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Merkel Urges Germans to Welcome Refugees, Spurn Racism

German Chancellor Angela Merkel concludes the recording of her New Year's speech in the Chancellery in Berlin, Dec. 30, 2014.

Chancellor Angela Merkel urged Germans to turn their backs on a growing grassroots movement of anti-Muslim protesters, calling them racists full of hatred, and said Europe's biggest economy must welcome people fleeing conflict and war.

In an unusually strongly worded New Year address that also condemned Russia for its actions in Ukraine, Merkel said it was essential for Germany to help the children of persecuted people to grow up without fear.

Many Germans are worried about a flood of asylum-seekers, many from Syria, pouring into the country. A new movement, Patriotic Europeans Against the Islamization of the West (PEGIDA), is holding weekly rallies in the eastern city of Dresden.

Referring to protests that took place before the fall of the Berlin Wall, Merkel said, "Today many people are again shouting on Mondays: 'We are the people.' But in fact they mean: You do not belong — because of the color of your skin or your religion.

"So I say to everyone who goes to such demonstrations: Do not follow those who are appealing to you! Because too often there is prejudice, coldness, even hatred, in their hearts."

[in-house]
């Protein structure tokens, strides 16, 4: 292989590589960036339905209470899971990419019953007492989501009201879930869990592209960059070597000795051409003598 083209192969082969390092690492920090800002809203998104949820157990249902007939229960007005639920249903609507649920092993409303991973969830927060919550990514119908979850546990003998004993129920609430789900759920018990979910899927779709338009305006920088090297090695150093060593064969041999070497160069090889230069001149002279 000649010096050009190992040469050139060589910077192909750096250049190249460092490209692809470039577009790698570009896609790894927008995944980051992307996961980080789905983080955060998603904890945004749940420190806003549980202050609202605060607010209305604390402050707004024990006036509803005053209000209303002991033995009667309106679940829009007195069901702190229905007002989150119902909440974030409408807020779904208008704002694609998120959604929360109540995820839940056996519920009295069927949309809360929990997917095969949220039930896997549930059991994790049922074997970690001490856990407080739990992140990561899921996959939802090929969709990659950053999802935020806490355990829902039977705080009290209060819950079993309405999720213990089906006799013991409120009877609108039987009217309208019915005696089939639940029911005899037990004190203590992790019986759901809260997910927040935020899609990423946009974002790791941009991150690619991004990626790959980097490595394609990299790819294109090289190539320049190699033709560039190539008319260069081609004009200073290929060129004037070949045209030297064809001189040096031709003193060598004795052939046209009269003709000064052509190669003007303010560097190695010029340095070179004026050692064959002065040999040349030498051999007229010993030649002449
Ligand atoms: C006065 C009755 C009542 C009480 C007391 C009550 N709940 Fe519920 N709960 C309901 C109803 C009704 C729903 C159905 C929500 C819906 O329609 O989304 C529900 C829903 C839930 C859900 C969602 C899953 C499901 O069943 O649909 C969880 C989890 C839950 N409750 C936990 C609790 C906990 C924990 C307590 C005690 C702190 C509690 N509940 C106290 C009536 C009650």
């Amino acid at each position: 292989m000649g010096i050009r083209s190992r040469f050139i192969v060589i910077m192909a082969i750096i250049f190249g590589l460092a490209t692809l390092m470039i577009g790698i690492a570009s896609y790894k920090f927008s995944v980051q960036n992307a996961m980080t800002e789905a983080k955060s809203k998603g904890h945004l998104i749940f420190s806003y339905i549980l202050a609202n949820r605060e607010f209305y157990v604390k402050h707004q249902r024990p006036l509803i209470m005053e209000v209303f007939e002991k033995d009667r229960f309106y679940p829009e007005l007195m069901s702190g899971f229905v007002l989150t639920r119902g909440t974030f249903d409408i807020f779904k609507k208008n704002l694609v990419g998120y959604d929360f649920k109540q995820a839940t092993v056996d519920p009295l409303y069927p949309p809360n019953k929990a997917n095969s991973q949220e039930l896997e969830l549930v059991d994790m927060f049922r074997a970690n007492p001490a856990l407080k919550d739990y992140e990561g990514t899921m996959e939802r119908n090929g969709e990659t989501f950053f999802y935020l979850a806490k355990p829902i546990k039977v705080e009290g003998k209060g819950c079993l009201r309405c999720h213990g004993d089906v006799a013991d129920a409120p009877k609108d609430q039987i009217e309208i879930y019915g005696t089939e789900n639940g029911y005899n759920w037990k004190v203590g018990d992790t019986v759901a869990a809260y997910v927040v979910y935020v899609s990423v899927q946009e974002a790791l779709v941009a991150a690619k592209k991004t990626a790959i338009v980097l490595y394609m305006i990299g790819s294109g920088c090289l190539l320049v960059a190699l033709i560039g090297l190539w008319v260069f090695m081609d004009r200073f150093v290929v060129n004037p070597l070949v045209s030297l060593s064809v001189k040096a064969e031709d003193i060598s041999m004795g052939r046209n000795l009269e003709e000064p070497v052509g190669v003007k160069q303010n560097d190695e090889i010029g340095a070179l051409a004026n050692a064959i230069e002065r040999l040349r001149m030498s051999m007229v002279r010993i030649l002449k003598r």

Partly in response to its Nazi past, German asylum rules are among the most liberal in the world. Asylum granted elsewhere had helped many opponents of the Nazi regime to survive.

The number of asylum-seekers arriving in Germany has surged to about 200,000 this year, four times the number in 2012. Net immigration has hit a two-decade high.

Consequently, immigration has moved up on the political agenda. Some members of Merkel's conservative bloc worry that they risk losing support if they do not respond to voter fears.

Growing support for PEGIDA's marches — a week ago more than 17,000 attended — and the popularity of the Alternative for Germany party since it shifted its focus from euro scepticism to immigration are causing shock waves in Berlin.

Merkel, who grew up in East Germany, also reiterated that Russia had questioned the foundation of Europe's peaceful order — self-determination — with its actions in Ukraine. She said Europe would not allow Russia to abuse human rights.